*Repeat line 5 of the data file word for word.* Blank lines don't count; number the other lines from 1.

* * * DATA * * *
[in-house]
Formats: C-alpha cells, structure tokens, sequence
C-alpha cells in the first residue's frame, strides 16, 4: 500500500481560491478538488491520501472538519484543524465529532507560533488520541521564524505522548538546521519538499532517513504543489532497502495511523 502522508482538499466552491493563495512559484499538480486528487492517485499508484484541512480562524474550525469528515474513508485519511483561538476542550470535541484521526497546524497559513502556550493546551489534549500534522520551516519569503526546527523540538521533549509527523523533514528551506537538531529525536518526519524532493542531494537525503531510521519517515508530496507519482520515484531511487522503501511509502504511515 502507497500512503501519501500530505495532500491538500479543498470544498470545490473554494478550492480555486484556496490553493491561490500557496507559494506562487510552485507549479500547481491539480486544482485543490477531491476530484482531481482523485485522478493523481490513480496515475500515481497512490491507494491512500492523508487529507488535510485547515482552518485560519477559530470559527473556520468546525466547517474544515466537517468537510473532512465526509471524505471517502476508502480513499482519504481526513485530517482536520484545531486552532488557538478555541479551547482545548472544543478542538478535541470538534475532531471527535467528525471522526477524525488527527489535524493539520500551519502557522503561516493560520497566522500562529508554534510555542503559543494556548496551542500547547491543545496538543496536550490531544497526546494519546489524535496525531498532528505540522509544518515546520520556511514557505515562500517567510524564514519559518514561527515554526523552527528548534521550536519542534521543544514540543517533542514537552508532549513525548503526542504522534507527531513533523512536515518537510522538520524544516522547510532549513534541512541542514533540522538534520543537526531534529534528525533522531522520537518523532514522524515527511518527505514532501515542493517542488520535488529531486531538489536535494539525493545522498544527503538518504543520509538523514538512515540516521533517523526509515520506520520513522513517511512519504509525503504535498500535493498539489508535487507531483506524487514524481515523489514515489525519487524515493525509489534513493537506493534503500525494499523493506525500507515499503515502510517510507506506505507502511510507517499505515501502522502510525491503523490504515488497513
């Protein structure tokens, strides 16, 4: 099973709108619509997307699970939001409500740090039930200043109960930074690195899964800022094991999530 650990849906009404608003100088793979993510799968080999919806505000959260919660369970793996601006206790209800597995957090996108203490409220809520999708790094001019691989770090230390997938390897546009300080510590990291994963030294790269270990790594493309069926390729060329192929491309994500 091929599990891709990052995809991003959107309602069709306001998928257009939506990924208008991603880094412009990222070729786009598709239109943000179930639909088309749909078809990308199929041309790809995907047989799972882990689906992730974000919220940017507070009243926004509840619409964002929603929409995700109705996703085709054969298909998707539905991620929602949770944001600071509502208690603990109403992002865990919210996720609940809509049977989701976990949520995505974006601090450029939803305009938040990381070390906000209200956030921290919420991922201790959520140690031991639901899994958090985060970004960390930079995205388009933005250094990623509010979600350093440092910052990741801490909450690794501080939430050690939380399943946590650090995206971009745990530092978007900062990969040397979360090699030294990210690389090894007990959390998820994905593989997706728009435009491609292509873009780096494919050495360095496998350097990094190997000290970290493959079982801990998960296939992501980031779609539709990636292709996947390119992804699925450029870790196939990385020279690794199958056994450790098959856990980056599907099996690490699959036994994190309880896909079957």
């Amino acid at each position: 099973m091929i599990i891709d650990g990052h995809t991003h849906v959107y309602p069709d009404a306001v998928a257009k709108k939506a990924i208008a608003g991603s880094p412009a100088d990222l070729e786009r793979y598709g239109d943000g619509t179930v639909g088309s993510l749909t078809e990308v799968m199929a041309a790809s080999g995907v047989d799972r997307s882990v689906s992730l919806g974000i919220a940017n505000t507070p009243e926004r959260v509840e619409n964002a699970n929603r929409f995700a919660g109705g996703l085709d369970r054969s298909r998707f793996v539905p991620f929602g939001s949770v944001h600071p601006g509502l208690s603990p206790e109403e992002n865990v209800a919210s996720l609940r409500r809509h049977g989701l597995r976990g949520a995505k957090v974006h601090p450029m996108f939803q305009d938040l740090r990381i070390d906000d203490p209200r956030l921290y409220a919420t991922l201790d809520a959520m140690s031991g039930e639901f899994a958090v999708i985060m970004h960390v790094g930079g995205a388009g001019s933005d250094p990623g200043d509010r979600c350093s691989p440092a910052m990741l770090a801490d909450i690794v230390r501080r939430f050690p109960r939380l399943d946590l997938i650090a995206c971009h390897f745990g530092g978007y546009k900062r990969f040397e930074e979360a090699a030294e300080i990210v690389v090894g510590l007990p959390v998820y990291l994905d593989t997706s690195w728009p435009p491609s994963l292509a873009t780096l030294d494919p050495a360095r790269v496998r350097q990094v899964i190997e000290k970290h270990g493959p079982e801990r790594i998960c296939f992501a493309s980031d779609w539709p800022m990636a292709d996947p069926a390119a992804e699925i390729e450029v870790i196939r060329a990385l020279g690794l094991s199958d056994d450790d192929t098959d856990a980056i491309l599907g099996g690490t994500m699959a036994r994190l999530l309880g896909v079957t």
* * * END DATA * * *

């Amino acid at each position: 099973m091929i599990i891709d650990g990052h995809t991003h849906v959107y309602p069709d009404a306001v998928a257009k709108k939506a990924i208008a608003g991603s880094p412009a100088d990222l070729e786009r793979y598709g239109d943000g619509t179930v639909g088309s993510l749909t078809e990308v799968m199929a041309a790809s080999g995907v047989d799972r997307s882990v689906s992730l919806g974000i919220a940017n505000t507070p009243e926004r959260v509840e619409n964002a699970n929603r929409f995700a919660g109705g996703l085709d369970r054969s298909r998707f793996v539905p991620f929602g939001s949770v944001h600071p601006g509502l208690s603990p206790e109403e992002n865990v209800a919210s996720l609940r409500r809509h049977g989701l597995r976990g949520a995505k957090v974006h601090p450029m996108f939803q305009d938040l740090r990381i070390d906000d203490p209200r956030l921290y409220a919420t991922l201790d809520a959520m140690s031991g039930e639901f899994a958090v999708i985060m970004h960390v790094g930079g995205a388009g001019s933005d250094p990623g200043d509010r979600c350093s691989p440092a910052m990741l770090a801490d909450i690794v230390r501080r939430f050690p109960r939380l399943d946590l997938i650090a995206c971009h390897f745990g530092g978007y546009k900062r990969f040397e930074e979360a090699a030294e300080i990210v690389v090894g510590l007990p959390v998820y990291l994905d593989t997706s690195w728009p435009p491609s994963l292509a873009t780096l030294d494919p050495a360095r790269v496998r350097q990094v899964i190997e000290k970290h270990g493959p079982e801990r790594i998960c296939f992501a493309s980031d779609w539709p800022m990636a292709d996947p069926a390119a992804e699925i390729e450029v870790i196939r060329a990385l020279g690794l094991s199958d056994d450790d192929t098959d856990a980056i491309l599907g099996g690490t994500m699959a036994r994190l999530l309880g896909v079957t």